Computer underground Digest Sun Nov 5, 1995 Volume 7 : Issue 87 ISSN 1004-042X Editors: Ji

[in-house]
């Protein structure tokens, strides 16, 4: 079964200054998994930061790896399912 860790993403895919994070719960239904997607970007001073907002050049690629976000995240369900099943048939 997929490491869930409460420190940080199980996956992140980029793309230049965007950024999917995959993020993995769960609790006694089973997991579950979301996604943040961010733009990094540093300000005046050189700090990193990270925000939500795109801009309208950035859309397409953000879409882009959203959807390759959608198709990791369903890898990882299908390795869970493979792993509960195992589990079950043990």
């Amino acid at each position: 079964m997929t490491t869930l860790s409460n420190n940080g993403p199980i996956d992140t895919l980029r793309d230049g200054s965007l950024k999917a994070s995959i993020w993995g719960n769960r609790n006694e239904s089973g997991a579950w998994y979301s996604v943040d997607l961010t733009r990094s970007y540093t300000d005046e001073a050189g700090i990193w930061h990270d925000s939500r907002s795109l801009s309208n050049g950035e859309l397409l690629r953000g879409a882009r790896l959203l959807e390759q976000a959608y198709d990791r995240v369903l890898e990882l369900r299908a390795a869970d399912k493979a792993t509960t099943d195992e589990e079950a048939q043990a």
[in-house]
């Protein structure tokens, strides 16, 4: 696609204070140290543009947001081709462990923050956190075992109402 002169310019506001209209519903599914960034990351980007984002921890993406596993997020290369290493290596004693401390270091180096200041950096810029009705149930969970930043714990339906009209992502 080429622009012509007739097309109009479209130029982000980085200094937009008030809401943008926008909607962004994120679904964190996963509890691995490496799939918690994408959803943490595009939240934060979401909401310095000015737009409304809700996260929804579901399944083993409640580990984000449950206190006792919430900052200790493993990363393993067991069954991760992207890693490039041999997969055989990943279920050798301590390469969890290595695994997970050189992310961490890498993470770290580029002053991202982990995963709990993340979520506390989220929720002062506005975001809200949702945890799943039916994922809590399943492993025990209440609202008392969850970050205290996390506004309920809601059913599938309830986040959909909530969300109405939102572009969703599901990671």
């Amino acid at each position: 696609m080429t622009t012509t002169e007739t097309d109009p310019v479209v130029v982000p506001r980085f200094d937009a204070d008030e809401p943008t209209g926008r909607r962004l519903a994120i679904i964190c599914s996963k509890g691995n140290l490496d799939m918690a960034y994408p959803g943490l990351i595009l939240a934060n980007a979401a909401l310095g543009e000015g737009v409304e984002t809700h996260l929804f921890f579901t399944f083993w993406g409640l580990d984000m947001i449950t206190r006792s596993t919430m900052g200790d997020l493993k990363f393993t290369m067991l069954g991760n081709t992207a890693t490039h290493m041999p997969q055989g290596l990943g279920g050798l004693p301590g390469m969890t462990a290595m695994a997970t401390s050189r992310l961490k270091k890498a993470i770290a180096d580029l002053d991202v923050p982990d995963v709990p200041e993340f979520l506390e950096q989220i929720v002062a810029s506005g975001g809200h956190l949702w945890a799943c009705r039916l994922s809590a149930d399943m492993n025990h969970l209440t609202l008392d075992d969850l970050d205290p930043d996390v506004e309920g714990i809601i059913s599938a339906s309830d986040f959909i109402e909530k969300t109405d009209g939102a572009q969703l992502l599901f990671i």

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Computer underground Digest Sun Nov 5, 1995 Volume 7 : Issue 87 ISSN 1004-042X Editors: Jim Thomas and Gordon Meyer (TK0JUT2@MVS.CSO.NIU.EDU Archivist: Brendan Kehoe Shadow Master: Stanton McCandlish Field Agent Extraordinaire: David Smith Shadow-Archivists: Dan Carosone / Paul Southworth Ralph Sims / Jyrki Kuoppala Ian Dickinson Cu Digest Homepage: CONTENTS, #7.87 (Sun, Nov 5, 1995) File 1--Re: Spam Response (CuD 7.86) File 2--CuD as of late File 3--Re: Cyberangel FAQ File 4--Re: Attention Spammer: The War Has Started File 5--Re: Cyberangels (Cu Digest, #7.86) File 6--ACLU Cyber-Liberties Update File 7--Cu Digest Header Info (unchanged since 5 Nov, 1995) CuD ADMINISTRATIVE, EDITORIAL, AND SUBSCRIPTION INFORMATION APPEARS IN THE CONCLUDING FILE AT THE END OF EACH ISSUE. --------------------------------------------------------------------- Date: Thu, 2 Nov 1995 08:56:46 -0500 From: trebor@ANIMEIGO.COM(Robert J. Woodhead (AnimEigo)) Subject: File 1--Re: Spam Response (CuD 7.86) Barry Gold makes some interesting suggestions for detecting and removing SPAM, but the problem with them is that they require transactions over the internet in order to verify the veracity of messages. Egad, you thought the Web was a bandwidth hog? A better approach would be a cooperative network of sites that sniff out the stench of spam, and provide this information to client sites who can then delete the offending bits when they appear, and refuse to forward them. This would require some extra cpu horsepower but less network bandwidth. Needless to say, the spam alert messages ought to be cryptographically signed to prevent spoofing. Also, some safeguards to help prevent the abuse of the automatic email monitoring that would be necessary will have to be considered. Barry's suggestion does have merit for mailing lists, as they act as exploders and so the checking overhead per email message generated is reasonable. ------------------------------ Date: Thu, 2 Nov 1995 09:36:23 -0500 From: Norman Lyon Subject: File 2--CuD as of late What has been happening to Computer Underground Digest? It used to be a journal that seemed to place online liberties above the ideals of a particular sect of morality. Lately, this has included support of invasion of privacy against a "spammer" and the backing of a right wing vigilante pseudo organization that declares online war on anything its members find offensive. Movements now being published in CuD are the same sort that you have been attacking since your inception. Yes, some of the viewpoints you're supporting, by inclusion in the magazine, strike some nerve when standing up for civil liberties. Yet the same views do just as much as the Cliper chip and the "online decency act" for diminishing rights. You're advocating the removal of freedom of privacy and letting your readers believe that a trial by a lawfully appointed court is not needed for the online community. You also seem to be advocating that the moral right has the authority to dictate what we can and can not do online, all in the name of the law. Yet much of what this dictation preaches is not the enforcement of laws, but enforcement of a particular morality. Will this level of immature journalism continue, or will I be able to count on the intelligent, mature, and civil minded magazine that I have counted on come back in the near future? ------------------------------ Date: Thu, 02 Nov 1995 11:45:59 +0000 From: "W. K. (Bill) Gorman" Subject: File 3--Re: Cyberangel FAQ Wonderful. Just what we need - another bunch of kooks running around the net acting as self-appointed "saviors" of us all. Their disdain for the Constitution and the rule of law is obvious from the tone of their FAQ, wherein they relegate Constitutional guarantees to "privileges" to be granted or withheld on some fuzzy-minded notion of majority concensus. Will we next see them attempting to apply the tactics of the CoS? In light of the current political disconfort the net's instantaneous access to news and on-scene data is causing the power brokers in Washington, D.C., is it reasonable to speculate what hidden agenda these self-proclaimed "guardians" may have? Should the net community regard them with the same jaundiced eye with which the NYC transit police viewed them? Should netters consider "volunteering" as cyber "angel" guard-geeks in order to watch the watchers? Should netters even go so far as to stage well-publicized, carefully-managed Web sites which are, in reality, merely bait to attract and identify the likes of these? While nobody encourages REAL crime, the "guardians" overly-altruistic pronouncements smack of nothing so much, in the opinion of this writer, as the mouthings of neighborhood bulliy wannabes seeking to impose their standards on everyone; to impose their prejudices and parochialism on all and sundry by menas of implied threats, intimidation and harassment: the very things they CLAIM to oppose. These "angel" guard-geeks seem to forget that the net is global in nature. Are they blind to the beam in their eye as they seek to rip the splinter from ours? Why else use tactics and espouse ideals that cast them in the image of bigots or "small town red-necks"? Are they and their talk-show "fearless leader" attempting to play into that audience for political gain? What practical difference is there between their goals, their promotion of some "safesurf" business enterprise (in which they fail to disavow any financial interest), their demands for enhanced ID screening, and the actions of any fascist state whose goons demand "your papers, please" at gunpoint? Will they next advocate stationing of armed guards and checkpoints at the entry to print media newsstands, or TV receivers? Haven't we got enough problems on the net without these guys? ------------------------------ Date: Fri, 3 Nov 1995 02:02:27 GMT From: chip@UNICOM.COM(Chip Rosenthal) Subject: File 4--Re: Attention Spammer: The War Has Started >From: Barry Gold >1. Mailing lists: two steps: The proposed rememdy is unsatisfactory. It will reject perfectly legitimate messages, and fail to stop (in my experience) the most common forms of mailing list attacks. > a) Improve majordomo and listserv to recognize obviously forged > headers and dump the messages. This is a simple change. Oh-oh. I get very nervous when people talk about "simple changes" to mail and news. Things are seldom simple. If not due to technical issues, then due to inertia. > If the supposedly "verified" From: line is non-conforming, trash the > message. Some examples include: > . more than one "from" address > . totally ridiculous site names, especially where the > top-level domain (the last one) isn't one of the "standard" > three-letter names or a two-letter country code. "non-conforming" with respect to what? RFC-822, the bible for email headers, says multiple addresses in From: headers is perfectly acceptable. I have seen precisely *one* spam attack with multi-address From: headers. On that basis we are going to ban an entire class of legitimate (but admittedly infrequent) addresses? I think not. > b) A further improvement involves actually verifying the From: > line before sending the message out again. This would be more > work, but would make the spammer's job much more difficult. When > processing a message, majordomo/listserv should open an SMTP > connection to the site shown in the "From:" header. Try to open an SMTP connection to "". Surprise! There is no computer called "". This suggestion also banishes all people who are not directly connected to the Internet, but can send and receive Internet email. (Such as folks running "uucp" dialup links into an Internet host that forwards their mail.) And what happens when the host is down and not responding? sendmail (a popular SMTP transport) has a fairly complex method for queueing and retrying messages. Are you suggesting that all list administrators implement the same measures? Again, I think not. The worst part of this solution is that it will be ineffective. A good number of list spammers (I'd guess somewhere around half) *do* use legitimate addresses, and would pass all of the checks suggested. The "best current practice" for this problem is to screen submissions, and have list agents reject messages that do not correspond to a subscriber in the list. This has been reported to be extremely effective in stopping list spams. This solution, which is effective and sounds very simple, has significant difficulties of its own. What about the user that subscribes as "" but submits a message as "" or ""? What about "list exploders" that further redistribute messages to multiple people? What about "mail-to-news gateways", which post list messages to *local* newsgroups, where the Usenet tools make it easier to manage large-volume lists? As I pointed out at the top, nothing is "simple" when it comes to email, unless you are willing to overlook the details. The moral of the story is that: (1) things are being done (*effective* things), and (2) the solutions are not as easy as they might appear. The current state of spam defenses is as follows: (1) thanks to the hard work of several volunteers (clewis, snowhare, et al), Usenet spam rapidly is becomming ineffective, (2) list managers are looking at ways to shore up their defenses, and some have implemented effective counter-measures, and (3) personal email is wholly open and unprotected, and clearly will be the next frontier for spammers. ------------------------------ Date: Fri, 03 Nov 1995 02:11:44 GMT From: haldeman@SAS.UPENN.EDU(Gene N. Haldeman) Subject: File 5--Re: Cyberangels (Cu Digest, #7.86) I am certain I won't be the only one to respond to this, but I will have serious problems living with myself if I do not. The CYBERANGELS mean well, and in fact the original Guardian Angels mean well; but meaning well doesn't cut it if the actions taken on that "well-meaning" turn out to be destructive to the culture that the well-meaning think they are protecting. So, I take the CYBERANGELS purpose, as listed by them, point by point to try to show the CYBERANGELS that this is misguided, and in a word, irrational. >The purpose of the project is >a) To promote and protect the idea that the same laws of decency and respect >for others that apply in our streets should apply also to the Internet. First, the net is a different culture than the ones we find on the streets of our cities. Where in the world is anyone given the option to express themselves globally with a few keystrokes? And which laws of decency and respect are we discussing here? The laws of decency and respect in the USA? As the Guardians are New York City based, I'd have to assume that as an arbiter of what's right and wrong, they'll disappoint the folks in central Kansas by not going far enough, and many of the folks in their own city by going so far as to censor conversation easily heard in Washington Square Park. a) WHOSE laws of decency and respect? >b) To protect our children from online abuse. I'm fairly recent to Usenet/Internet; I've only been involved for about 6 years now, but I have never heard of any child being abused online. I've heard stories of children on certain online services who have been picked up by the unscrupulous, and in some cases, molested. But in these cases, were these children abused ONLINE? Could this not happen by way of the phone lines as well? Are you going to, like the FBI begin tapping phones? If what you object to is that a child ventures into an adult area and hears some language that he or she is not used to, then I ask why the parents are not parenting. If your response to this is that parents can't watch everything their child does, then my question is will the Guardians be able to watch everything the child does? If so, then I think I can probably find some babysitting work for your Angels; they're certainly more capable than any parent around. b) Clarify what you mean by "online abuse" >c) To pressurize service providers to enforce their Terms of Service. Even if you do this, who is to say I can't start my own online service which REQUIRES each member to upload explicit photos? (Note please that this is an EXAMPLE of what someone could do -- I wouldn't, personally) What if the Terms of Service allow the things *YOU*, as Angels, and self-appointed arbiters of right and wrong, disagree with? Besides, I see evidence that most providers are adamant about their Terms of Service; you see, they have to be, or they will gain a bad reputation. They're business people, and as such, they are conservative. Violate ToS on AOL, and you will be most likely to be booted within the week. Admittedly, there is a problem with throwaway accounts, but if AOL can't police that, I guarantee you can't. c) How on earth can you pressurize service providers to enforce ToS more than they already do, and more than the pressure that has already been put upon them? >d) To give advice and assistance to victims of hate mail, harassment and >sexual abuse online. Victims of hate mail have many options open to them. The first and best method of dealing with it is to delete it. The problem here is that that idiot who wrote me a piece of hate mail has every right to do so, and I have every right to delete it, or write hate mail back. Harassment, of course, properly documented is a crime which any ISP will support a user on. There are a few cases, primarily associated with the assault from the Scientology folks where certain ISPs might back down. In that case, it should be easy in this age to find another provider which will stand tall against such criminal behavior. As far as sexual abuse online is concerned, I'm afraid the Angels are going to have to define it a little more clearly (see my response to b). Are you talking about the fact that some clueless males send "wanna fuck" messages to any woman who happens to be posting on the newsgroup, or venturing into IRC? I would suggest that most women know how to deal with ignore the jerk, and if harassment results, you inform your ISP or the need for Angels here, either. d) Advice and assistment, however, is fine; perhaps here is where the Angels might shine. If they set up a site where people can go to when they have problems that can't be resolved by way of their ISP, I don't think too many people would have a problem with that. >e) To watch out for users violating terms of service by committing >cybercrimes and to report them to relevant authorities (Sysadmins, or even >Police). When they are genuine crimes, fine. But the Angels should be aware that a crime in Minneapolis may not be a crime in Istanbul or Tokyo or Stockholm. The Angels have traditionally been very close to committing crimes themselves; or at least very dangerous examples. e) You'd better be DAMNED sure you're not stepping on someone's rights; which means you'd better be aware of what's legal and illegal in every country that a given message has passed through; the rights of the originator, and the rights of the end receiver of such message, whether it be binary or ASCII, and if it's encrypted, you'd better be able to decrypt it accurately. If the message is encoded in PGP, I wish you luck. >f) To help to make unnecessary Government legislation by showing Government >that the World Net Community takes the safety of our children and the well >being of all its members seriously. Well, hell, we ALL want that. The question is balancing that need against the capabilities. The Internet Guardian Angels are showing here a naivete only matched by the most clueless of newbies. The problem is that there are problems enough caused by enforcers of law who are actually *trained* in enforcing law (CF the news from Philadelphia or Los Angeles during the past year). When I hear people who know NOTHING about a communities standards mouthing off about how they are going to patrol said community, it makes me very nervous. Whose billyclubs will be pounding on your head the next time you speak honestly on Usenet? Will they be the billyclubs of the so-called CyberAngels? ------------------------------ Date: Wed, 25 Oct 1995 17:01:24 -0400 From: ACLUNATL@AOL.COM Subject: File 6--ACLU Cyber-Liberties Update ---------------------------------------------------------------- October 25, 1995 ACLU CYBER-LIBERTIES UPDATE A bi-weekly e-zine on cyber-liberties cases and controversies at the state and federal level. ---------------------------------------------------------------- IN THIS ISSUE: * Universities Censor Student Internet Use * Conferees Named for Federal Online Indecency Legislation * Search for Plaintiffs Continues in Suit to Challenge Online Indecency Legislation * Effect of Telco Bill on Universal Access * Conferences ---------------------------------------------------------------- STATE PAGE (Legislation/Agency/Court Cases/Issues) ---------------------------------------------------------------- * Universities Censor Student Internet Use In a knee-jerk reaction to the cyber-porn scare, many universities around the country have begun to enact policies to regulate student Internet use. The ACLU believes that university censorship of student Internet usage is inconsistent with the principles of academic freedom. In addition, state universities are required as state institutions to uphold the free speech guarantees of the First Amendment. The Internet flourished for years as primarily an academic -- and uncensored -- domain. Colleges should not now cave in to the Luddites by enacting restrictive computer usage policies. Here are a few examples of university computer usage policies that tread on cyber-liberties: * After a year-long battle that made national news, Carnegie Mellon University is expected this November to approve a policy to censor certain Usenet newsgroups on Andrew, their flagship computing system. Their decision to censor is based on fear that the university could be held criminally liable under state obscenity and harmful to minors laws for providing access to newsgroups that "might be" obscene. The administration refused to accept the suggestion of both the CMU Faculty Senate and the ACLU that the computer network be categorized as a library, which would entitle the network to an exemption from the Pennsylvania obscenity statute. * The University of Minnesota will not allow students to have "offensive" content on their web sites, or even to create links to "offensive" content elsewhere on the Internet. They have also adopted the double standard of commercial services like America Online and Prodigy -- despite U of Minn's explicit content control, student web pages must include a disclaimer that the university takes "no responsibility" for anything on the pages. * At George Mason University, the "Responsible Use of Computing" policy begins with the following statement: "The following rules are not complete; just because an action is not explicitly proscribed does not necessarily mean that it is acceptable." (One could hardly imagine a better example of ambiguity with the potential to chill protected speech.) The policy creates a Security Review Panel that investigates reports of "offensive" computer behavior. As could be predicted, the backlog of cases before this panel is already quite long. (The head of the Security Review Panel is none other than Dr. Peter Denning, husband of Dr. Dorothy Denning, infamous proponent of the Clipper Chip.) On the bright side, students and faculty groups continue to hotly oppose these policies when they arise, and have been instrumental in shaping Internet usage policies to be less inhibitive of free speech and privacy rights. The following online resources will be useful to students and faculty faced with a draconian Internet usage policy: * Report on Computers at Harvard, by the Civil Liberties Union of Harvard: _Very_ comprehensive and useful report on students' computer usage rights on Harvard's network. Included are five general principles for computer use, an application of the general principles to specific aspects of computer use, and a discussion of areas where Harvard should take immediate action to secure students' rights on the network. Available at gopher:// * Web Site on CMU Censorship Proposal: Thorough history and database of documents on Carnegie Mellon University's battle over online censorship. Also includes information on CMU's Coalition for Academic Freedom of Expression (CAFE). See * ACLU letter and legal analysis to CMU: send a message to with "Letter to CMU" in the subject line. The ACLU will continue to monitor university polices that restrict online free speech and privacy rights. The ACLU urges all students and faculty to actively work for university computer usage policies that protect their rights. To inform the ACLU of a computer usage policy at your school that may violate cyber-liberties, contact Ann Beeson, ACLU, ---------------------------------------------------------------- FEDERAL PAGE (Congress/Agency/Court Cases) ---------------------------------------------------------------- * Conferees Named for Federal Online Indecency Legislation Congress recently named the official conferees to the telecommunications bill. The Senate version of the telco bill (S 652) contains the Exon Amendment, approved 84-16 by the Senate on 6/14/95. The House version of the telco bill (HR 1555) contains the Cox/Wyden Amendment (the Internet Freedom and Family Empowerment Act), approved 421-4 on 8/4/95. The House version also contains Exon-like amendments to the existing federal obscenity statute, which came out of the House Judiciary Committee and were adopted as last-minute additions through a larger Manager's Amendment on 8/4/95. The conference committee is in charge of reconciling the differences between the House and Senate versions of the telco bill, including the obviously incompatible provisions regarding online content. While more details are offered in the list below, the following facts should be highlighted: _Notable Conferees_ Senator Exon: sponsored the Exon Amendment and launched the cyber-porn scare. Senator Gorton: original co-sponsor of the CDA. Representative Hyde: sponsored the inclusion of indecency amendments to the federal obscenity laws in the House telco bill. Representatives White, Markey, Goodlatte, Fields, and Barr: spoke in favor of Cox/Wyden amendment on the House floor during the telco debate. _Some Absent Conferees_ Members of the Senate Judiciary Committee. Senator Leahy: sponsored the study alternative to the CDA in the Senate (Senator Leahy is a member of the Senate Judiciary Committee). Representatives Cox & Wyden: sponsored the Cox/Wyden "Internet Freedom and Family Empowerment Act." Senators who voted against the CDA. _Other Notable Facts_ All the Senate conferees voted for the CDA. All the House conferees voted for the Cox/Wyden amendment. All the House conferees also voted for the Exon-like indecency amendments to federal obscenity laws. However, they may not have been aware of this vote because it was not a separate vote but rather a vote to approve the Manager's amendment, which contained many provisions unrelated to the censorship legislation. Given the conferees named, it is highly likely that the House leadership, including House Speaker Newt Gingrich, will play a substantial role in the conference process. THE LIST OF CONFEREES: Conferees from the House were assigned to particular titles of the telco bill; Senate conferees have jurisdiction over all titles. The list that follows indicates the titles over which each conferee has jurisdiction, and the conferee's relevant committee status, party, and area of constituency. *Title I: Development of Competitive Telecommunications Markets (contains the Cox/Wyden amendment) Title II: Cable Communications Competitiveness Title III: Broadcast Communications Competitiveness *Title IV: Effect on Other Laws (contains the Exon Amendment and the Exon-like indecency amendments to the federal obscenity statute) Title V: Definitions Title VI: Small Business Complaint Procedure Representatives from the House: Jurisdiction over Titles I and IV (these conferees may participate in discussions to reconcile the conflicting online content provisions in the Cox/Wyden Amendment, the Exon Amendment, and the Exon-like indecency amendments to the federal obscenity statute): Representatives from the House Commerce Committee, in order of rank: Republicans: Bliley, Thomas J. (Richmond, Virginia) all titles Fields, Jack (Houston, Texas) all titles Oxley, Michael G. (northwest Ohio) all titles White, Rick (northwest Washington) all titles Barton, Joseph (Fort Worth, Texas) I, II, IV, V Hastert, J. Dennis (northeast Illinois) I, II, IV, V Klug, Scott (Madison, Wisconsin) I, III, IV, V, VI Democrats: Dingell, John D. (southeast Michigan) all titles Markey, Edward J. (northeast Massachusetts) all titles Boucher, Rick (southwest Virginia) all titles Eshoo, Anna G. (San Francisco Bay Area, California) all titles Rush, Bobby L. (Chicago, Illinois) all titles Representatives from the House Judiciary Committee, in order of rank: Republicans: Hyde, Henry J. (Chicago, Illinois) all titles Moorhead, Carlos J. (Los Angeles area, California) all titles Goodlatte, Robert W. (Western Virginia) all titles Buyer, Steve (northwest Indiana) all titles Flanagan, Michael P. (Chicago, Illinois) all titles Democrats: Conyers, John (Detroit, Michigan) all titles Schroeder, Patricia (Denver, Colorado) all titles Bryant, John (Dallas, Texas) all titles Title I only (these conferees may participate in discussions to revise the Cox/Wyden Amendment, but may not participate in discussions to reconcile the conflicting online content provisions in the Cox/Wyden Amendment, the Exon Amendment, and the Exon-like indecency amendments to the federal obscenity statute): Representatives from the House Commerce Committee, in order of rank: Republicans: Paxon, Bill (western New York) I, III Frisa, Dan (New York, New York) I, II Stearns, Cliff (northeast Florida) I, III Democrats: Brown, Sherrod (northeast Ohio) I Gordon, Bart (central Tennessee) I Lincoln, Blanche Lambert (northeast Arkansas) I Representatives from the House Judiciary Committee, in order of rank: Republicans: Gallegly, Elton (southern California) I Barr, Bob (western Georgia) I Hoke, Martin R. (northeast Ohio) I Democrats: Berman, Howard L. (Los Angeles area, California) I Scott, Robert C. (Richmond, Virginia) I Lee, Sheila Jackson (Houston, Texas) I Conferees from the Senate Commerce Committee, in order of rank (the Senate conferees have jurisdiction over all titles): Republicans: Pressler, Larry (South Dakota) Stevens, Ted (Alaska) McCain, John (Arizona) Burns, Conrad (Montana) Gorton, Slade (Washington) Lott, Trent (Mississippi) Democrats: Hollings, Ernest F. (South Carolina) Inouye, Daniel K. (Hawaii) Ford, Wendell H. (Kentucky) Exon, James J. (Nebraska) Rockefeller, John D. (West Virginia) For a copy of the online indecency amendments, send a message to with "Online Indecency Amendments" in the subject line of the message. For more information on the legislation and what you can do to fight it, see: ---------------------------------------------------------------- * Search for Plaintiffs Continues in Suit to Challenge Online Indecency Legislation As noted above, the online community should continue to urge the conference committee to remove the censorship provisions from the telco bill. At the same time, a coalition has formed to organize litigation to challenge these provisions if they are signed into law. The first step is the selection of plaintiffs. We need plaintiffs who use online networks to discuss or distribute works or art, literary classics, sex education, gay and lesbian literature, human rights reporting, abortion information, rape counseling, controversial political speech, or any other material that could be deemed "indecent" and therefore illegal under the proposed law. We received a tremendous response to our first call for plaintiffs, in the last issue of the ACLU Cyber-Liberties Update. Thanks to all the organizations who contacted us. We urge other groups to join the battle to save free speech in cyberspace. Please contact Ann Beeson at the ACLU if your organization is interested in being a plaintiff in this ground-breaking litigation that will define First Amendment rights in cyberspace. 212-944-9800 x788, ---------------------------------------------------------------- * Effect of Telco Bill on Universal Access In addition to the online censorship provisions in the telco bill, the ACLU is seriously concerned about the effect of other provisions in the bill on universal access. For more information about the effect of the telco bill on universal access and other public interest matters, see the Ad Hoc Site Against the Telecommunications Bill, co-sponsored by Center for Media Education, Computer Professionals for Social Responsibility, Consumer Federation of America, Electronic Privacy Information Center, Media Access Project, People for the American Way, and Taxpayer Assets Project, at ---------------------------------------------------------------- CONFERENCES ---------------------------------------------------------------- Oct 26, 5 pm: "Law in Cyberspace: Free Expression and Intellectual Property on the Internet," Georgetown University Law Center, 600 New Jersey NW, Gewirz Conference Room, Gewirz Hall. Co-sponsored by ACLU-GULC and Student Intellectual Property Law Association. Panelists include David Post (GULC Law professor and author of column on cyberspace law in American Lawyer); John Podesta (GULC professor and former senior policy advisor to President Clinton on govt information policy); and David Johnson (co-founder of the Cyberspace Law Institute, President of Lexis Counsel Connect). Nov 3, 8 pm: John Perry Barlow on "Creating Cyberculture," Kane Hall - University of Washington in Seattle. $12 ($10 students). The lecture is part of a series, co-sponsored by the ACLU of Washington, that explores the impact and implications of the technology revolution on art and culture. Other cosponsors include 911 Media Arts Center, the University of Washington's New Media Lab, and the University of Washington Technical Communications Department. Nov 16, 5 pm: Nadine Strossen (National President, ACLU) speaks on "Defending Pornography: A Feminist Perspective on New Technologies and Old-Fashioned Sex," GULC, 600 New Jersey NW, 12th Floor Ballroom, Gewirz Hall. Co-sponsored by ACLU-GULC and the Student Bar Association Speakers Fund. ---------------------------------------------------------------- ONLINE RESOURCES FROM THE ACLU ---------------------------------------------------------------- Stay tuned for news on the ACLU's world wide web site, under construction at In the meantime, you can retrieve ACLU documents via gopher at gopher:// (forgive the less-than-updated state of our gopher -- we've devoted all our resources to WWW construction!). If you're on America Online, check out the live chats, auditorium events, *very* active message boards, and complete news on civil liberties, at keyword ACLU. ---------------------------------------------------------------- ACLU Cyber-Liberties Update Editor: Ann Beeson ( American Civil Liberties Union National Office 132 West 43rd Street New York, New York 10036 To subscribe to the ACLU Cyber-Liberties Update, send a message to with "subscribe Cyber-Liberties Update" in the subject line of your message. To terminate your subscription, send a message to with "unsubscribe Cyber-Liberties Update" in the subject line. For general information about the ACLU, write to ---------------------------------------------------------------- **PLEASE REPOST WITH HEADER INTACT** ------------------------------ Date: Sun, 5 Nov 1995 22:51:01 CDT From: CuD Moderators Subject: File 7--Cu Digest Header Info (unchanged since 5 Nov, 1995) Cu-Digest is a weekly electronic journal/newsletter. 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